Tuesday, April 16, 2013

Cornerstones and Bookmobiles

What you see above is a screen shot from the Seattle Public Library's website, showing that the SPL system has chosen to put four copies of The Astrologer into their inventory, which is really very cool. When I was a lad, public libraries were where I found books to read. Young Bailey was a frequent visitor to the bookmobile and the school library as well. I have many fond memories of the bookmobile. I love our local SPL branch and I am convinced that public libraries are a hallmark of a civilized society. A cornerstone. A foundation. Choose your own metaphor, but libraries matter, and look, you: my novel is available through my city's library system. I am well pleased, and I leave you with some Whitman that is perhaps too much about being an author but does, at least, praise libraries:

SHUT not your doors to me, proud libraries,
For that which was lacking on all your well-fill’d shelves, yet needed most, I bring;
Forth from the army, the war emerging—a book I have made,
The words of my book nothing—the drift of it everything;
A book separate, not link’d with the rest, nor felt by the intellect,
But you, ye untold latencies, will thrill to every page;
Through Space and Time fused in a chant, and the flowing, eternal Identity,
To Nature, encompassing these, encompassing God—to the joyous, electric All,
To the sense of Death—and accepting, exulting in Death, in its turn, the same as life,
The entrance of Man I sing.

8 comments:

  1. I have exceedingly fond memories of the libraries when I was a kid. My mother always took us on Thursday in the summer at the beach, and Saturday in the winter in the city. Both were old buildings, and they had that smell, you know, that great library smell. Book dust, leather, wood polish, old lady librarian.

    I really have get on the stick and get Monster to the library more often. Unfortunately, she has three floor to ceiling book shelves full of books she hasn't read yet.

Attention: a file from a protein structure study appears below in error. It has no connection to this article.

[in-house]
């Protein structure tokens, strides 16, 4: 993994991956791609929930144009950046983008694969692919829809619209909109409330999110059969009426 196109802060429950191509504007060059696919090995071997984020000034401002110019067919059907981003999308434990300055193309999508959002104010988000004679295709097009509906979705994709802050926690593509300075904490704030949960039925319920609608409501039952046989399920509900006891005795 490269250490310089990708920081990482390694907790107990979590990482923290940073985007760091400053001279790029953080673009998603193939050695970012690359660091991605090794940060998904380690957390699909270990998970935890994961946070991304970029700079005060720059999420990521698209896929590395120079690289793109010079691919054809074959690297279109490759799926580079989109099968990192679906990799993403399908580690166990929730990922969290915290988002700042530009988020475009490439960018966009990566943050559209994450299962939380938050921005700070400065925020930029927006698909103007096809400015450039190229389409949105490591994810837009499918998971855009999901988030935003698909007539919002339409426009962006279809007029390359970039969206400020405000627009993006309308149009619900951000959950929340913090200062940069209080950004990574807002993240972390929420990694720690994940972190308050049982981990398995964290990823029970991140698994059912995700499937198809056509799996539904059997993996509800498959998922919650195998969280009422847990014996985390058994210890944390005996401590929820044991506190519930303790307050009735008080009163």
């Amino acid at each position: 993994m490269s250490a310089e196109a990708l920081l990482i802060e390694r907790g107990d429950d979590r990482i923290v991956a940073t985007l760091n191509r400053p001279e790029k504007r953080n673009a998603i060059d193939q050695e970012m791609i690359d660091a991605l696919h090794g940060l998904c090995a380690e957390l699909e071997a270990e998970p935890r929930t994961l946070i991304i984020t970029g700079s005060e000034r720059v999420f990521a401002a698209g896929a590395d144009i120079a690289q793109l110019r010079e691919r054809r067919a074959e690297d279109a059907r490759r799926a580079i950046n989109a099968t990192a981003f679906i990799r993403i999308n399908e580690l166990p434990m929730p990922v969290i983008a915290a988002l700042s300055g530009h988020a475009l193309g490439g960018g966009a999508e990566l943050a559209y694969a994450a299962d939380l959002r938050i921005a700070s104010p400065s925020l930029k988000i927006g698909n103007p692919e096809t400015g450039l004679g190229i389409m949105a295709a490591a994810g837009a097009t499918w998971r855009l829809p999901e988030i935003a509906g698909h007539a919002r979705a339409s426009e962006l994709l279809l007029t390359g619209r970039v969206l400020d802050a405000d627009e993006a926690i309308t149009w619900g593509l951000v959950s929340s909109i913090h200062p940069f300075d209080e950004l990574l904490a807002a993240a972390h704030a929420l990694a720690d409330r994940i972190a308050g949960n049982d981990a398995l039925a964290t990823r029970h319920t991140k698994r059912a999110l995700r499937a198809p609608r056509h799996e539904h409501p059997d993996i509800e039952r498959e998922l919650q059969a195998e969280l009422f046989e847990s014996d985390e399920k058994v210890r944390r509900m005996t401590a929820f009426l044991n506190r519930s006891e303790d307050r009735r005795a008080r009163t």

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  2. I like how quiet libraries are, and how they are homes not just to books, but to reading.

    I am goddamn sick of talking about my own book, though. I wish I'd stop. Really, I do. But one gets into the habit, I think, especially just after the book is released. All my coworkers are asking me about the book, Mighty Reader and I talk about the book at home, and I blabber about the book incessantly here on the internet. Did I once have other things to talk about? I'm reading Aristotle now. I could talk about that. Aristotle was an ass.

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  3. Mighty Reader mildly points out that you used your book as a jumping-off point to talk about libraries which isn't really the same as talking about your book. I *loved* the library of my youth. The Children's Section was on the lower level and all the Nancy Drews, Hardy Boys, and Bobbesey Twins were in a nook near the Children's Check-out. You'd go up a few wide stairs to reach the Adult Section passing, en route, a giant glass case filled with stuffed birds. It was all gorgeous and I hope they haven't remodeled all the charm and silence and dusty smell out of the building.

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  4. I would be honored to see some of my writing in a library. When I was a kid, I would join summer library reading programs to get the prizes, but then I got old enough to cross from the children's section to the adult section and with that transition came a new sense of responsibility.

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  5. And with a new sense or responsibility came novellas about cannibals. I see how that works.

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  6. Some day I will come full circle and write a children's book about cannibals.

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  7. This is really fantastic! I've never had a library just up and buy my books without someone requesting them first!

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